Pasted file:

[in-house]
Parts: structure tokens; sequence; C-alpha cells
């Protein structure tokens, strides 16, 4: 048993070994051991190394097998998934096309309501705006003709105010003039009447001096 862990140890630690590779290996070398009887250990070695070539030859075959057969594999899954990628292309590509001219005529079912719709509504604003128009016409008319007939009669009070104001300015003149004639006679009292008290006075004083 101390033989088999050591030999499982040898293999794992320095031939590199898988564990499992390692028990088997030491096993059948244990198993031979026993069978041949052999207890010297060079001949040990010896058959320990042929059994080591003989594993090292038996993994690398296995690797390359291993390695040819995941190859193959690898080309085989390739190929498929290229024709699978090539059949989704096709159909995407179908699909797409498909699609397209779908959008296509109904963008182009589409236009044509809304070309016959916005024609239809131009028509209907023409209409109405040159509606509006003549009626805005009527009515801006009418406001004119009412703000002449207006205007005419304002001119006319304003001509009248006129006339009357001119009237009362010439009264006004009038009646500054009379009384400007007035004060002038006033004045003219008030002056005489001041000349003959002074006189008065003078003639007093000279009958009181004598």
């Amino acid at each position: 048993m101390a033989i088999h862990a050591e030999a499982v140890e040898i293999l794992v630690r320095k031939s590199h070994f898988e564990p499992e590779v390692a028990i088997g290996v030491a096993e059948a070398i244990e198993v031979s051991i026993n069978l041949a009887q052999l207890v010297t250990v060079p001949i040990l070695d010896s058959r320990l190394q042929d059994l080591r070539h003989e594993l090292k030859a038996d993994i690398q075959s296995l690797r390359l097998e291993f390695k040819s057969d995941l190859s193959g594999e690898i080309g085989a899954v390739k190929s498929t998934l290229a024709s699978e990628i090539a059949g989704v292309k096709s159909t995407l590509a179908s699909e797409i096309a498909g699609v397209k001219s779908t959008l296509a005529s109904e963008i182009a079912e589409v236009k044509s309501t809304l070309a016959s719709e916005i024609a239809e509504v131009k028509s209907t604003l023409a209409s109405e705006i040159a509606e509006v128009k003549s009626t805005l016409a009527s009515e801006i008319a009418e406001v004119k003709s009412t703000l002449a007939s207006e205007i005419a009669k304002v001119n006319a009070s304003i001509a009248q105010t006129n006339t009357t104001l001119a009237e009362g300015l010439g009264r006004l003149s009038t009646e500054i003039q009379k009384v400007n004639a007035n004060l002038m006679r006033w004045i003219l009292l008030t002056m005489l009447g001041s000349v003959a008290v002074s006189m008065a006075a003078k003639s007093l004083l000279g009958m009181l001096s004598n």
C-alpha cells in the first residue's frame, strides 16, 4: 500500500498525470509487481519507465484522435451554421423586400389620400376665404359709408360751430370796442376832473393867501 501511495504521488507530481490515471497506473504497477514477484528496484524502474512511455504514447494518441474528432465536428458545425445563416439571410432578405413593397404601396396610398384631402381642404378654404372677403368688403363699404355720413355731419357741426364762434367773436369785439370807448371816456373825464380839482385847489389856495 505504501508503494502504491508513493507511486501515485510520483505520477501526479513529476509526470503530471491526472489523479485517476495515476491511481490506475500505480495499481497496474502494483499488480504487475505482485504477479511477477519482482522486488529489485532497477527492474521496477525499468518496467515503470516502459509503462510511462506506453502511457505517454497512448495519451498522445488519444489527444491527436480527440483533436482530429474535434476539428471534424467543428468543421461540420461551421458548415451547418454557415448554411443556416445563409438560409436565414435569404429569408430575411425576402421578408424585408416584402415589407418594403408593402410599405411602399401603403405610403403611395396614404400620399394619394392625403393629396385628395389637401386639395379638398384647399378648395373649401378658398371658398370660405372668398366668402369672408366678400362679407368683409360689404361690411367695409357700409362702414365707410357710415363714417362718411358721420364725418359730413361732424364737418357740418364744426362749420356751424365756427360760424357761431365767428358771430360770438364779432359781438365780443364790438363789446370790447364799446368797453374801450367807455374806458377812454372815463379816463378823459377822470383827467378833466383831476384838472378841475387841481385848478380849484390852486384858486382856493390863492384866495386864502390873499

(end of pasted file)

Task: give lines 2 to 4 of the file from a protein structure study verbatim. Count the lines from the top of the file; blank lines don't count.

Parts: structure tokens; sequence; C-alpha cells
């Protein structure tokens, strides 16, 4: 048993070994051991190394097998998934096309309501705006003709105010003039009447001096 862990140890630690590779290996070398009887250990070695070539030859075959057969594999899954990628292309590509001219005529079912719709509504604003128009016409008319007939009669009070104001300015003149004639006679009292008290006075004083 101390033989088999050591030999499982040898293999794992320095031939590199898988564990499992390692028990088997030491096993059948244990198993031979026993069978041949052999207890010297060079001949040990010896058959320990042929059994080591003989594993090292038996993994690398296995690797390359291993390695040819995941190859193959690898080309085989390739190929498929290229024709699978090539059949989704096709159909995407179908699909797409498909699609397209779908959008296509109904963008182009589409236009044509809304070309016959916005024609239809131009028509209907023409209409109405040159509606509006003549009626805005009527009515801006009418406001004119009412703000002449207006205007005419304002001119006319304003001509009248006129006339009357001119009237009362010439009264006004009038009646500054009379009384400007007035004060002038006033004045003219008030002056005489001041000349003959002074006189008065003078003639007093000279009958009181004598």
């Amino acid at each position: 048993m101390a033989i088999h862990a050591e030999a499982v140890e040898i293999l794992v630690r320095k031939s590199h070994f898988e564990p499992e590779v390692a028990i088997g290996v030491a096993e059948a070398i244990e198993v031979s051991i026993n069978l041949a009887q052999l207890v010297t250990v060079p001949i040990l070695d010896s058959r320990l190394q042929d059994l080591r070539h003989e594993l090292k030859a038996d993994i690398q075959s296995l690797r390359l097998e291993f390695k040819s057969d995941l190859s193959g594999e690898i080309g085989a899954v390739k190929s498929t998934l290229a024709s699978e990628i090539a059949g989704v292309k096709s159909t995407l590509a179908s699909e797409i096309a498909g699609v397209k001219s779908t959008l296509a005529s109904e963008i182009a079912e589409v236009k044509s309501t809304l070309a016959s719709e916005i024609a239809e509504v131009k028509s209907t604003l023409a209409s109405e705006i040159a509606e509006v128009k003549s009626t805005l016409a009527s009515e801006i008319a009418e406001v004119k003709s009412t703000l002449a007939s207006e205007i005419a009669k304002v001119n006319a009070s304003i001509a009248q105010t006129n006339t009357t104001l001119a009237e009362g300015l010439g009264r006004l003149s009038t009646e500054i003039q009379k009384v400007n004639a007035n004060l002038m006679r006033w004045i003219l009292l008030t002056m005489l009447g001041s000349v003959a008290v002074s006189m008065a006075a003078k003639s007093l004083l000279g009958m009181l001096s004598n």